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Ensure an SMSF meets the residency tests

Ensure that an SMSF meets all three residency tests to be an Australian superannuation fund By David Oon ([email protected]), Senior Associate, DBA Lawyers

The consequences of an SMSF failing the residency rules can be automatic non-complying status. This will broadly mean the entire amount of the SMSF’s assets, less non-concessional contributions, are taxed at 45% in the year of non-compliance (47% during temporary budget repair levy financial years of 2014-15, 2015-16 and 2016-17). The result of this is to effectively strip the fund of tax concessions it would have had over the years. For every later year of non-compliance, the income tax rate of the fund is 45%.

DBA Lawyers offers an SMSF residency kit that arms trustees or advisers with information and strategies to assist SMSFs to satisfy the residency tests, which are more technically known as the Australian superannuation fund definition.

The kit includes:

  • a detailed decision flowchart to maintain residency status, including strategies for directors
  • template letters/emails to potential new Australian resident trustees
  • a list of common traps
  • much more

Click here to place an order.

An SMSF only qualifies as an Australian superannuation fund if it meets all of three conditions, briefly summarised below.

The fund must have been established in Australia.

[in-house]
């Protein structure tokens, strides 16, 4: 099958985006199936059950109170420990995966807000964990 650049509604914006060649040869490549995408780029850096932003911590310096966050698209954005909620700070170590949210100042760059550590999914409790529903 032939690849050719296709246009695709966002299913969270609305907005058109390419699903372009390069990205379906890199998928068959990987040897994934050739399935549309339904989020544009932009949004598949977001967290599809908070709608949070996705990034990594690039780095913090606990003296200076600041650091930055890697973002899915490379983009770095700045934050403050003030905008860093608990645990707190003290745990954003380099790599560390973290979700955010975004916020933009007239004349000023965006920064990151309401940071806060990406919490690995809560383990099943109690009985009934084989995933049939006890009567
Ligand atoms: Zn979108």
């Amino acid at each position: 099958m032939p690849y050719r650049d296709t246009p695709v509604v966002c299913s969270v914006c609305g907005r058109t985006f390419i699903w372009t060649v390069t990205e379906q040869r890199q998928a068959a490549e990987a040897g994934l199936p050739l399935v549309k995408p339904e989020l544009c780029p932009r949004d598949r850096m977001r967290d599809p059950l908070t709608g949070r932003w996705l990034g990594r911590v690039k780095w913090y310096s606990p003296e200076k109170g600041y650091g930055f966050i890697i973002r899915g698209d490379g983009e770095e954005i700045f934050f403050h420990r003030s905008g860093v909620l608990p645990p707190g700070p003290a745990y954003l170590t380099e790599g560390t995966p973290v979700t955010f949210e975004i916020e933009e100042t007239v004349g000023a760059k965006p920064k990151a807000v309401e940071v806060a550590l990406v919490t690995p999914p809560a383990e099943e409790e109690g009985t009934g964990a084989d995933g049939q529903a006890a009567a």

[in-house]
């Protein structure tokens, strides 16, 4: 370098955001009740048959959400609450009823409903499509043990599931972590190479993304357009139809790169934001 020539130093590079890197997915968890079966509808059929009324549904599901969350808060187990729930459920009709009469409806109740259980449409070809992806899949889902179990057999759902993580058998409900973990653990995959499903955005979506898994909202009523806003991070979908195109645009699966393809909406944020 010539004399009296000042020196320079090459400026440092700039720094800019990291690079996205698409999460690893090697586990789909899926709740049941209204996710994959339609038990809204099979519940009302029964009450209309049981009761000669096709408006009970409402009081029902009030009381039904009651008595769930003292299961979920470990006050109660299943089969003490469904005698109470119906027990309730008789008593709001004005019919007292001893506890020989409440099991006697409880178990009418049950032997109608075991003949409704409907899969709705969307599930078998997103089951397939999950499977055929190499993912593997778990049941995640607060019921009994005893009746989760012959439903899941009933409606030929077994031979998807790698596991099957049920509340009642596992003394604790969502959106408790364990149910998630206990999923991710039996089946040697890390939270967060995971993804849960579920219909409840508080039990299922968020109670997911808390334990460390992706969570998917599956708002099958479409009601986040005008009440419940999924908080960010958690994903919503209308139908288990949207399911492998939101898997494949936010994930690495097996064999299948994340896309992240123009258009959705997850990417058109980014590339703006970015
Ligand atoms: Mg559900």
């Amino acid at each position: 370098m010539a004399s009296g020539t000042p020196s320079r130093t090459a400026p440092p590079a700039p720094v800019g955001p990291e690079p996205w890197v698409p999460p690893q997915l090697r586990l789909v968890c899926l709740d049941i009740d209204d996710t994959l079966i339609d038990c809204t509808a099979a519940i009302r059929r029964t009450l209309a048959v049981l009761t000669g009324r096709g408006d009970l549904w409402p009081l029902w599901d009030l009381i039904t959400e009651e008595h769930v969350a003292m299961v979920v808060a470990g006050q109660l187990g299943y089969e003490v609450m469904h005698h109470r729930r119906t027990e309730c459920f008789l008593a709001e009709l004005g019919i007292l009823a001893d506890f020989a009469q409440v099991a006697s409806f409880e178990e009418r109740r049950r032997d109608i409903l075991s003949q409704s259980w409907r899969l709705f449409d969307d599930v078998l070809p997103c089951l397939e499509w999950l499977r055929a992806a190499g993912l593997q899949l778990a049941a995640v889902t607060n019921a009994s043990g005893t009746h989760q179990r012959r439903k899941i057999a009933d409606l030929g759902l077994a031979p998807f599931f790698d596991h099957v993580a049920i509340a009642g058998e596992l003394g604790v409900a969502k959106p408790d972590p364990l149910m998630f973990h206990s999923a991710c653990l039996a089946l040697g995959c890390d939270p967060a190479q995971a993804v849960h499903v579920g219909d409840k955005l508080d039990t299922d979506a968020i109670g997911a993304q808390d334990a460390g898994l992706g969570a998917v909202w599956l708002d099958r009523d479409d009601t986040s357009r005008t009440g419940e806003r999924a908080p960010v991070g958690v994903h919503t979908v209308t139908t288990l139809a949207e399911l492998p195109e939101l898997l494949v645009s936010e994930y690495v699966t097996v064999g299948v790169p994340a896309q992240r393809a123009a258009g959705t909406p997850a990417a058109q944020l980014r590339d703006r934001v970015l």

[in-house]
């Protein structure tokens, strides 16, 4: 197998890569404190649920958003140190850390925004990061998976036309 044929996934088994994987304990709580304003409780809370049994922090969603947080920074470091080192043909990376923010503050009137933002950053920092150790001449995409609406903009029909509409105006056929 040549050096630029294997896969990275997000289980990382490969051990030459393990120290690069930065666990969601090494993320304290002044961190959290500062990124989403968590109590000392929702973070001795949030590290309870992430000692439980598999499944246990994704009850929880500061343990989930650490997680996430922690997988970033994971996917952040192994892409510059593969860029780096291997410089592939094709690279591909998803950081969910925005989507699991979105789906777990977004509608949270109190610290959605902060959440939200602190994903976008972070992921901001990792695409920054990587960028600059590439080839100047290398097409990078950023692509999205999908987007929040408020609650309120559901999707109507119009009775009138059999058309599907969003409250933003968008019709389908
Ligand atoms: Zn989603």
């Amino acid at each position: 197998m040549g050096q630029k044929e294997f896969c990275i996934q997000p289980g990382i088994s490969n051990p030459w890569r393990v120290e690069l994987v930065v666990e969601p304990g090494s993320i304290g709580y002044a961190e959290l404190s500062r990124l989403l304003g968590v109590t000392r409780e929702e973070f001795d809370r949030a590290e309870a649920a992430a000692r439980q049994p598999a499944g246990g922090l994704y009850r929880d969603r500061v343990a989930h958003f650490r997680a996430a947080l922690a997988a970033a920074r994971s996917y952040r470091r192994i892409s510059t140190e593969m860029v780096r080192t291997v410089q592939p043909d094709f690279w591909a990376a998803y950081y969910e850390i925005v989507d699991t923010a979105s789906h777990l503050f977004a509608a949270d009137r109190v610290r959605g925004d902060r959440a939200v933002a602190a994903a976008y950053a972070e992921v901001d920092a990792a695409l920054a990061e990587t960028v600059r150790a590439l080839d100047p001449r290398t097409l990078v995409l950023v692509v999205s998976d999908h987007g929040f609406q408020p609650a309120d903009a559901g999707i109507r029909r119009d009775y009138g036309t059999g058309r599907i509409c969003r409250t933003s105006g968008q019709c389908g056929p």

The central management and control of the fund must ordinarily be in Australia.

Lastly, either:

  • the fund must have no active members, or
  • it has active members who are Australian residents and who hold at least 50% of:
    • the total market value of the fund’s assets, or
    • the amounts that would be payable to active members if they voluntarily left the fund.

An active member means a member who is a contributor to the fund at the time, or a person on whose behalf contributions are being made.

Lastly, recent cases and ATO materials appear to heighten the risk in this area. The decision of Bywater Investments Limited & Ors v. Commissioner of Taxation; Hua Wang Bank Berhad v. Commissioner of Taxation [2016] HCA 45; 2016 ATC 20-589 (‘Bywater’) and ATO comments in TR 2017/D2 indicate that mere figurehead directors will not be sufficient to establish central management and control. In this case, the central management and control may well be found overseas with those who have tacit control.

In Bywater, the director controller in Sydney was held to control a number of overseas companies.

Thus, to minimise risks with SMSFs failing the residency tests, there is more needed than simply having a resident director who is appointed in place of the overseas member.

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